There's more going on under the hood of No Line On The Horizon than you might have realised. As well as the standard CD release, you can also get :
* The digipak format (limited edition includes 32 page colour booklet and fold out poster as well as featuring access to an exclusive downloadable Anton Corbijn film)
* The Magazine format (limited edition with album CD, with 64 page magazine and access to the downloadable Anton Corbijn film.
* The Box format (limited edition bespoke box containing digipak format album CD, DVD of Anton's film, 64 page hardback book... and a fold out poster.
Get the delux version in the UK here
Get the delux version in the US here
These special editions feature some very fine behind-the-scenes photography from the recording period of 'No Line'
- for instance, handwritten versions of songs as they evolved - and a series of intriguing conversations with Catherine Owens, a long-time friend of the band who directed the 'U23D' movie.
To whet your appetite, here's a choice extract from each of Catherine's conversations with Larry, Adam, Edge and Bono - on playing.
LARRY ON DRUMMING
C So, just to go back a little, is your prep time in the studio akin to Edge's prep time, where he spoke about getting back to Malibu and being on his own with the music, do you have a similar relationship with the music?
L Hmmm... drumming is, I think, quite different, being on your own with the music would not be the same for me as it would be for Edge. Drumming is a visceral, violent discipline and for those who are not specialized in the field, like me (I am a street drummer, I have had a few lessons here and there), there is nothing romantic about this relationship. It is pure violence and that is the way I like to have it! (big smile). Now, that said, when you are working with the band, occasionally you have to bring flowers...
ADAM ON PLAYING
C So, in terms of how you would see the bass player's role and what you bring into any given situation, is your focus on where Edge is going or where Bono is going? Obviously, you and Larry are a team in a certain way...
A In situations where it is one, two, three, go, as it often is at the early stages of the record, the bass department has a few different jobs to do. First and foremost, I am trying to support what is going on so that things can fly. Then when there are bits of audio real estate, where something needs to happen, those are my little opportunities to pop things in on a creative level. That was very much true for 'Being Born' and 'No Line on the Horizon'. There were moments, like on a bird's first flight, where you don't want to drop the ball, you want to support everyone else, for example as Larry is settling on a drum part and Edge is trying to figure out his chords, Bono may be trying some new vocal range, you want to help keep all of this up in the air...
EDGE ON SONGWRITING
C When you are in a situation where you are presenting something musically to everybody, is that nerve wracking? Do you get attached to the pieces before you present?
E I can't really get too attached to anything I offer up or the collaborative process would be too difficult. I really have to kind of see my song ideas as orphans. Just let them go, and see which ones survive. I can come up with something I think is brilliant, but if it doesn't get Bono, Adam or Larry excited, and unless they can add to it, then it is never going to go anywhere. Sometimes I have to let go of what I think are gems, grit my teeth when something I have spent ages on is torn apart and thrown in the dustbin in front of my eyes. But you know the best ones always survive, and if you are going to be too precious about your personal work, then don't be in a rock 'n' roll band.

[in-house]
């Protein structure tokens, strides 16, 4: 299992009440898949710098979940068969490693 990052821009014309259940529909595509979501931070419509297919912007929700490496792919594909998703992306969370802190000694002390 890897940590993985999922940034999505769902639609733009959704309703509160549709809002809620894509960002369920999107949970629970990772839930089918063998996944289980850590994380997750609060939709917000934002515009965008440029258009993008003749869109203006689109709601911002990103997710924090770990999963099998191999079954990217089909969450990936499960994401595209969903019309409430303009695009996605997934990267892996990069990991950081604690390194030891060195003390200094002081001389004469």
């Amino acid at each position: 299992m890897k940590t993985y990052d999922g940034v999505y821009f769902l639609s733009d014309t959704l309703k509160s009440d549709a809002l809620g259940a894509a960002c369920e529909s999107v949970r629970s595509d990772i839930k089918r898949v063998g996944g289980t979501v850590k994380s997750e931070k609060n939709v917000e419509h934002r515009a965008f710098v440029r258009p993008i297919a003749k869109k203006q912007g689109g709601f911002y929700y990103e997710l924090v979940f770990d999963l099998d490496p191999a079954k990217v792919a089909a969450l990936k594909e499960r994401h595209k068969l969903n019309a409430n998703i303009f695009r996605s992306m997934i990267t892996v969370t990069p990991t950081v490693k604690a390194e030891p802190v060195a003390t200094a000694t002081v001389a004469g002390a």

BONO ON LYRICS
C Do you call these characters your muses? Have you allowed these characters to invade you or have you invaded them?
B Now that's a very good question, who is invading who? Hmmm, I don't know, but if you want to talk about "Being Born", well, I'm not sure why it's called 'Being Born', but it's about this character who is going a bit AWOL. Who takes a road trip, who just takes off to rediscover who he is and to refind his first love. In my head, the traffic cop is from Morocco, he is certainly African-French, he heads down through France, through Spain towards Cadiz. He's heading for a little place near Cadiz, a little surfing town called Tarifa. At night, when the sun goes down, you can see across the water to the hills of Africa. Africa and Europe are only eight miles, thirteen kilometres, from each other. The real important thing to know about this song is the sense of speed and this kind of primeval drive to get back to your essence... The engines roar, blood curdling wail / Head first then foot / Then heart set sail. As you know from our DNA's point of view, Africa is where we all come from, so I suppose I relate in some strange way to this feeling of Africa as home, I really do, and I'm not the only European that does. Especially somewhere like the Masi Mara in Kenya, which local legend claims to be the Garden of Eden. I've been brought to tears by the sheer beauty and scale of the natural diversity of this place. Sorry, I digress...